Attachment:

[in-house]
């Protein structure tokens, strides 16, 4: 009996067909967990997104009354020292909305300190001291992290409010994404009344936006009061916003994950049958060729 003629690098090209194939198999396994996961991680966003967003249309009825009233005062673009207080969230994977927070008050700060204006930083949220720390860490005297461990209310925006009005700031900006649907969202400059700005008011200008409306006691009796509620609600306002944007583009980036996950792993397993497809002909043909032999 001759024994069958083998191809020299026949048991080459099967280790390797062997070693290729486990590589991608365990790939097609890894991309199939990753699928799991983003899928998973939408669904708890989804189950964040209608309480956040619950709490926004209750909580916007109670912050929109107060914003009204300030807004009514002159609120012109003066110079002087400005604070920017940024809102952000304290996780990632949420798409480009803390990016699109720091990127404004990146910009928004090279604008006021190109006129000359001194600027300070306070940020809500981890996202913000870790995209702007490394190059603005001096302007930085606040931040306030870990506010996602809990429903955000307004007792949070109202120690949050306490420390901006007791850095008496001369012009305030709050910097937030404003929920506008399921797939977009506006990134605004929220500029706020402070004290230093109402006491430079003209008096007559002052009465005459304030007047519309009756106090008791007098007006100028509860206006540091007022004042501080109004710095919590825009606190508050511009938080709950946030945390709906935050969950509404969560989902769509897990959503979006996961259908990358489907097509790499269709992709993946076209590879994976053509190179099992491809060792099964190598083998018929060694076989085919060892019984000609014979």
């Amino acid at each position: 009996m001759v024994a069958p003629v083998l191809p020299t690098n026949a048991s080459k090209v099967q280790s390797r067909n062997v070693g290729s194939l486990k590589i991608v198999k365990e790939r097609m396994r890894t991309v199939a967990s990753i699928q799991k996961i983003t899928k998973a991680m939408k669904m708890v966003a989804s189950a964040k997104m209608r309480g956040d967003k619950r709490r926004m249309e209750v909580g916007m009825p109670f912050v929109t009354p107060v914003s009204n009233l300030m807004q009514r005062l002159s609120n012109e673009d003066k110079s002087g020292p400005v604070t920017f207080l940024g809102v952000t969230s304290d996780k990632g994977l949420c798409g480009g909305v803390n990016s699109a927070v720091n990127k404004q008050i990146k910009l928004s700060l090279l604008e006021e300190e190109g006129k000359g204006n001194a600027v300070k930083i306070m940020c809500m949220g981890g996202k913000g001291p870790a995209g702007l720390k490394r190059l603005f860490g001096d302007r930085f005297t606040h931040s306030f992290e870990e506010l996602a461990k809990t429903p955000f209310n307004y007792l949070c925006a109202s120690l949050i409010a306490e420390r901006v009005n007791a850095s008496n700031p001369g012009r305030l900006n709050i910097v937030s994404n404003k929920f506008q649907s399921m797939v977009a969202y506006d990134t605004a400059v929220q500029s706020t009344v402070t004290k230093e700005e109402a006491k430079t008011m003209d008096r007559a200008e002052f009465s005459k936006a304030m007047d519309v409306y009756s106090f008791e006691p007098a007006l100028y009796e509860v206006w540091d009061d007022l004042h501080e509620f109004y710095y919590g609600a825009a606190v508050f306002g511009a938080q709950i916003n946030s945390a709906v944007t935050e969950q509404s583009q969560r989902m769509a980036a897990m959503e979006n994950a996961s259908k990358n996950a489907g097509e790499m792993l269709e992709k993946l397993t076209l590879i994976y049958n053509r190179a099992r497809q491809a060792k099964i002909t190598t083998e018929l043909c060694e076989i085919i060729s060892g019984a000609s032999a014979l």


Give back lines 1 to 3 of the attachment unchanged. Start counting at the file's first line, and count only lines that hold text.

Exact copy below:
[in-house]
């Protein structure tokens, strides 16, 4: 009996067909967990997104009354020292909305300190001291992290409010994404009344936006009061916003994950049958060729 003629690098090209194939198999396994996961991680966003967003249309009825009233005062673009207080969230994977927070008050700060204006930083949220720390860490005297461990209310925006009005700031900006649907969202400059700005008011200008409306006691009796509620609600306002944007583009980036996950792993397993497809002909043909032999 001759024994069958083998191809020299026949048991080459099967280790390797062997070693290729486990590589991608365990790939097609890894991309199939990753699928799991983003899928998973939408669904708890989804189950964040209608309480956040619950709490926004209750909580916007109670912050929109107060914003009204300030807004009514002159609120012109003066110079002087400005604070920017940024809102952000304290996780990632949420798409480009803390990016699109720091990127404004990146910009928004090279604008006021190109006129000359001194600027300070306070940020809500981890996202913000870790995209702007490394190059603005001096302007930085606040931040306030870990506010996602809990429903955000307004007792949070109202120690949050306490420390901006007791850095008496001369012009305030709050910097937030404003929920506008399921797939977009506006990134605004929220500029706020402070004290230093109402006491430079003209008096007559002052009465005459304030007047519309009756106090008791007098007006100028509860206006540091007022004042501080109004710095919590825009606190508050511009938080709950946030945390709906935050969950509404969560989902769509897990959503979006996961259908990358489907097509790499269709992709993946076209590879994976053509190179099992491809060792099964190598083998018929060694076989085919060892019984000609014979």
């Amino acid at each position: 009996m001759v024994a069958p003629v083998l191809p020299t690098n026949a048991s080459k090209v099967q280790s390797r067909n062997v070693g290729s194939l486990k590589i991608v198999k365990e790939r097609m396994r890894t991309v199939a967990s990753i699928q799991k996961i983003t899928k998973a991680m939408k669904m708890v966003a989804s189950a964040k997104m209608r309480g956040d967003k619950r709490r926004m249309e209750v909580g916007m009825p109670f912050v929109t009354p107060v914003s009204n009233l300030m807004q009514r005062l002159s609120n012109e673009d003066k110079s002087g020292p400005v604070t920017f207080l940024g809102v952000t969230s304290d996780k990632g994977l949420c798409g480009g909305v803390n990016s699109a927070v720091n990127k404004q008050i990146k910009l928004s700060l090279l604008e006021e300190e190109g006129k000359g204006n001194a600027v300070k930083i306070m940020c809500m949220g981890g996202k913000g001291p870790a995209g702007l720390k490394r190059l603005f860490g001096d302007r930085f005297t606040h931040s306030f992290e870990e506010l996602a461990k809990t429903p955000f209310n307004y007792l949070c925006a109202s120690l949050i409010a306490e420390r901006v009005n007791a850095s008496n700031p001369g012009r305030l900006n709050i910097v937030s994404n404003k929920f506008q649907s399921m797939v977009a969202y506006d990134t605004a400059v929220q500029s706020t009344v402070t004290k230093e700005e109402a006491k430079t008011m003209d008096r007559a200008e002052f009465s005459k936006a304030m007047d519309v409306y009756s106090f008791e006691p007098a007006l100028y009796e509860v206006w540091d009061d007022l004042h501080e509620f109004y710095y919590g609600a825009a606190v508050f306002g511009a938080q709950i916003n946030s945390a709906v944007t935050e969950q509404s583009q969560r989902m769509a980036a897990m959503e979006n994950a996961s259908k990358n996950a489907g097509e790499m792993l269709e992709k993946l397993t076209l590879i994976y049958n053509r190179a099992r497809q491809a060792k099964i002909t190598t083998e018929l043909c060694e076989i085919i060729s060892g019984a000609s032999a014979l």